For these reasons, the Arbitrator determined that the "Union has asked the arbitrator to do something that the Contract does not empower the arbitrator to do." Id. at 11. Accordingly, the Arbitrator ruled that the subject of the content of the position descriptions of the shop chiefs was not subject to the grievance and arbitration procedure.
III. Positions of the Parties
A. Union's Exceptions
The Union contends that the award is deficient on several grounds.
The Union contends that the award is deficient because it fails to draw its essence from the agreement. The Union argues that the award is deficient because Article 17, Section 17.03 allows for grievances concerning the content of a position description.
The Union contends that the award is deficient because the Arbitrator misconstrued the Union's requested remedy. The Union maintains that in its post-hearing brief, it had modified its requested remedy to limit the modification of the position descriptions to remove only the appraisal duties, not all of the supervisory duties, as stated by the Arbitrator in his award. The Union asserts that to remove only the appraisal duties would not have changed the grade of the positions.
The Union contends that the award is deficient because the Arbitrator improperly accepted the Agency's position on the unit status of the shop chiefs. The Union has submitted exhibits that it maintains show that three of the positions are in the unit.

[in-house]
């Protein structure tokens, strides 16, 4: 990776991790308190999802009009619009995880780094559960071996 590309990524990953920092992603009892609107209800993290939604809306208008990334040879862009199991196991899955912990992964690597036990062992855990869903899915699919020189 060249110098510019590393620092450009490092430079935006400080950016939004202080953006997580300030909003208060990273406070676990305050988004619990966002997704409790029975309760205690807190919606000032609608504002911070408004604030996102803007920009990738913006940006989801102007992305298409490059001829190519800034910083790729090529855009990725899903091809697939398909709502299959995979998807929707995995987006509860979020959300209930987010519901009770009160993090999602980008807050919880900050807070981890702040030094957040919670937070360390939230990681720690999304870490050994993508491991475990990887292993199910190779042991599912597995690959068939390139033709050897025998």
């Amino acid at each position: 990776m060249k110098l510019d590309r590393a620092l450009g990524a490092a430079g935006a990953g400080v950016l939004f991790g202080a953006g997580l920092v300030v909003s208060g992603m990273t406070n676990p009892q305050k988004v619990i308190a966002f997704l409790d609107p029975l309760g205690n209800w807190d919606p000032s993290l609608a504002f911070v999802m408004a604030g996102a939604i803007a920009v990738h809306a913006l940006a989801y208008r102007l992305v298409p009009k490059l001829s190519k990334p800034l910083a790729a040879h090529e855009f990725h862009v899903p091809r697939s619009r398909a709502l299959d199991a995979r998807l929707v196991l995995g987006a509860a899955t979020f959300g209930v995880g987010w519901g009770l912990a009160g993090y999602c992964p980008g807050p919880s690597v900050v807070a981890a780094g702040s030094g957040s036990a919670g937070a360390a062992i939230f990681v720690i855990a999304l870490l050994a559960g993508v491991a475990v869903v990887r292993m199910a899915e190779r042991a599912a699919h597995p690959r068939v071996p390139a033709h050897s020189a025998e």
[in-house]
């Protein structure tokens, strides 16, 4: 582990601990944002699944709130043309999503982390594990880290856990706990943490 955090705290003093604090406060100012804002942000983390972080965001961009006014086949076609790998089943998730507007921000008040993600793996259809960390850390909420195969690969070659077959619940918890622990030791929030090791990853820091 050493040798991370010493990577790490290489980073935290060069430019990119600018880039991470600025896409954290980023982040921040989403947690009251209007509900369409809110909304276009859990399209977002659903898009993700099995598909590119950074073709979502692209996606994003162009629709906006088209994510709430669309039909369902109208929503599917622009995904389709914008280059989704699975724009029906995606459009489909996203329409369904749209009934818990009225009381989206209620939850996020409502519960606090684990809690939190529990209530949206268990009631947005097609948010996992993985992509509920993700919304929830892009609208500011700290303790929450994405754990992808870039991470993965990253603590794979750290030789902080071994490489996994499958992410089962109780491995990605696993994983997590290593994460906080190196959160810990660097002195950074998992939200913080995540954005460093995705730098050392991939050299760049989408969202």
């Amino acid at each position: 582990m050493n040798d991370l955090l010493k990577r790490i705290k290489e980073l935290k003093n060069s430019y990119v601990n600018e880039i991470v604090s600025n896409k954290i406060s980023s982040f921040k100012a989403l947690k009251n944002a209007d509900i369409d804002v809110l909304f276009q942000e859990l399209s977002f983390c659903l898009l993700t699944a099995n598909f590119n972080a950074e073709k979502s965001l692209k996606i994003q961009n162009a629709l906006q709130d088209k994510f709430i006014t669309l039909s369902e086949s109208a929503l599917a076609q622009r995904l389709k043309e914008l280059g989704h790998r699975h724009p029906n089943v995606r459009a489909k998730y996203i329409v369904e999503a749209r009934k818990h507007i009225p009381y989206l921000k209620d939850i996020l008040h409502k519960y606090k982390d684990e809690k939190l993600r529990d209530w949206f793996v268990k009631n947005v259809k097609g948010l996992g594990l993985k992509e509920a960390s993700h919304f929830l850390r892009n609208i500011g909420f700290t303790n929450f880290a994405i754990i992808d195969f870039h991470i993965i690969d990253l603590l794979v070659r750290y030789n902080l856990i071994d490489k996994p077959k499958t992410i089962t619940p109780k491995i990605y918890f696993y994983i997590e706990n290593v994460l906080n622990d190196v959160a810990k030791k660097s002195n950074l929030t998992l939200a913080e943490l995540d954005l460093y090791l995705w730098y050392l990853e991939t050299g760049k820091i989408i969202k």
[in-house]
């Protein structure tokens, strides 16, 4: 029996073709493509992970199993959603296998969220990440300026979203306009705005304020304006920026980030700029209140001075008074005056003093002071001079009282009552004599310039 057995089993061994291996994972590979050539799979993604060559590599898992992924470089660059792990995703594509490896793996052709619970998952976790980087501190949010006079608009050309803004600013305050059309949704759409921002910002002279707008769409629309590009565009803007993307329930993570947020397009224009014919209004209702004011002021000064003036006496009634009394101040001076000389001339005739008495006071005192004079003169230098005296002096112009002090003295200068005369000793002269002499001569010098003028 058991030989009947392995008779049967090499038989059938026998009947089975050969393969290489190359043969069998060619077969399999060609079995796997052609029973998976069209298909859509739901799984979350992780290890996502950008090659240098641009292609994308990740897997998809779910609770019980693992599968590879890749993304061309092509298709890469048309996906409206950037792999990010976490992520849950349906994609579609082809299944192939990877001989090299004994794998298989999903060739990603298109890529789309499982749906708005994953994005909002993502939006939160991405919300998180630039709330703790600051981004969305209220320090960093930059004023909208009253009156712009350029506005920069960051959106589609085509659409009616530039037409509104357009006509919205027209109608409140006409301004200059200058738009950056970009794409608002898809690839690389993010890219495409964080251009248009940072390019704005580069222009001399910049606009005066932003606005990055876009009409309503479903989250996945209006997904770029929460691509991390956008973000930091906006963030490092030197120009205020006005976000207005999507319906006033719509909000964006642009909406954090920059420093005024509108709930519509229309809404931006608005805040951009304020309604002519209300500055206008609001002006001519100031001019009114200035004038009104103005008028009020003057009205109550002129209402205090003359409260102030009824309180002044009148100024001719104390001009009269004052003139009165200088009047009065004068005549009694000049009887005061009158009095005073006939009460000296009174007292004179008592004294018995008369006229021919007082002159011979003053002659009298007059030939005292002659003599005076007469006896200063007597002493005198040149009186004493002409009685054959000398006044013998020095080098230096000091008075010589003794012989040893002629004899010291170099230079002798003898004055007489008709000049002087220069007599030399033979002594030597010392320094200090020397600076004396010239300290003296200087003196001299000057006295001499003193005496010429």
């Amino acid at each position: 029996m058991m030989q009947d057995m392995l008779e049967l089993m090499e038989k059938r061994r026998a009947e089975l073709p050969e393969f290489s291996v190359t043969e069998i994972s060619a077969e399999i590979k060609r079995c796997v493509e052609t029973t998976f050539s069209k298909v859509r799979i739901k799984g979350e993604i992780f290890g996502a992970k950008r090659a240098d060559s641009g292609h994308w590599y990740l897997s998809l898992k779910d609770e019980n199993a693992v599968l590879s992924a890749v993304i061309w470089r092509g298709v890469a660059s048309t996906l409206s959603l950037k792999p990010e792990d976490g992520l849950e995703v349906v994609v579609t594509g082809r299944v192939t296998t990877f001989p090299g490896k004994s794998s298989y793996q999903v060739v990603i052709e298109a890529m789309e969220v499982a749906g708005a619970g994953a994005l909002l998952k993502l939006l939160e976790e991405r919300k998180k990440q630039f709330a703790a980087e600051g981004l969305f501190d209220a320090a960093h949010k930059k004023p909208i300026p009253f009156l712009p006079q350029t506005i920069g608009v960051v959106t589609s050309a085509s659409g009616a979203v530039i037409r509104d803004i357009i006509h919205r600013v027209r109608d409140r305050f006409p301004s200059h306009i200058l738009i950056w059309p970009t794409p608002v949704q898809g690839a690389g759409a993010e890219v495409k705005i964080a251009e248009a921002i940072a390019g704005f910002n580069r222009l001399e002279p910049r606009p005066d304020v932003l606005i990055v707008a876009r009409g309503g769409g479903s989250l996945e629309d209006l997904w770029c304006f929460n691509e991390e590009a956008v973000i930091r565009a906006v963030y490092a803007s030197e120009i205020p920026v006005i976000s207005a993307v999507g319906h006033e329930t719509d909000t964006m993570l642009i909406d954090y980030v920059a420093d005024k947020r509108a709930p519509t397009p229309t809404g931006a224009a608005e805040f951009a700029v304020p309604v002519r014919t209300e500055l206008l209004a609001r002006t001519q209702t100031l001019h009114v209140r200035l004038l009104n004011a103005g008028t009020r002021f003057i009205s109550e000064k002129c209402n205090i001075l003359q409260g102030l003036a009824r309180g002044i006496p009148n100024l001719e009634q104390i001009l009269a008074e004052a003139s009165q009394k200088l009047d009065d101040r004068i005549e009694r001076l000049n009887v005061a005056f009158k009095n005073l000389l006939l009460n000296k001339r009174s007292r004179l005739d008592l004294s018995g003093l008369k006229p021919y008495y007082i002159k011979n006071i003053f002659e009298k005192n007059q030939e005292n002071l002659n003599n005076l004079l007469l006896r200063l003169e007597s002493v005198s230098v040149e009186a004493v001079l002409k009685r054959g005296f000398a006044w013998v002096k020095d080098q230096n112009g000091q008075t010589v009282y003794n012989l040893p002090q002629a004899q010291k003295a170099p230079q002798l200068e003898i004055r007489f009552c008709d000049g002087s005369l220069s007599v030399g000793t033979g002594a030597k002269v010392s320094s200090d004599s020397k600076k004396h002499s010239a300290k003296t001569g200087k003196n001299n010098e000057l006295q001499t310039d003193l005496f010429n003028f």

The Union contends that the award is deficient because it is contrary to 5 C.F.R. § 335.103, which sets forth merit promotion requirements. The Union contends that because the Agency fails to comply with merit promotion requirements, the award is contrary to section 335.103.
B. Agency's Opposition
The Agency contends that the Union's exceptions should be denied. The Agency contends that the issue before the Arbitrator involved classification and that the Arbitrator correctly concluded that it was an issue beyond his authority. In addition, the Agency objects to consideration of the Union's exhibits because the exhibits were not, but could have been, presented to the Arbitrator.
IV. Analysis and Conclusions
A. The Award Draws its Essence from the Agreement
The Arbitrator interpreted and applied the collective bargaining agreement in concluding that the subject of the content of the position descriptions of the shop chiefs was not arbitrable. He based this conclusion, in part, on a finding that the Union's real request was to reclassify the shop chiefs by altering their obligation to supervise and that such a matter was not arbitrable under the agreement. The Union has not demonstrated that such an interpretation of the agreement disregards the agreement or is implausible, irrational, or unfounded. See American Federation of Government Employees, Local 2142 and U.S. Department of the Army, Corpus Christi Army Depot, Corpus Christi, Texas, 52 FLRA 1518, 1521 (1997) (citing United States Department of Labor (OSHA) and National Council of Field Labor Locals, 34 FLRA 573, 575-76 (1990)). Consequently, the Union's exception provides no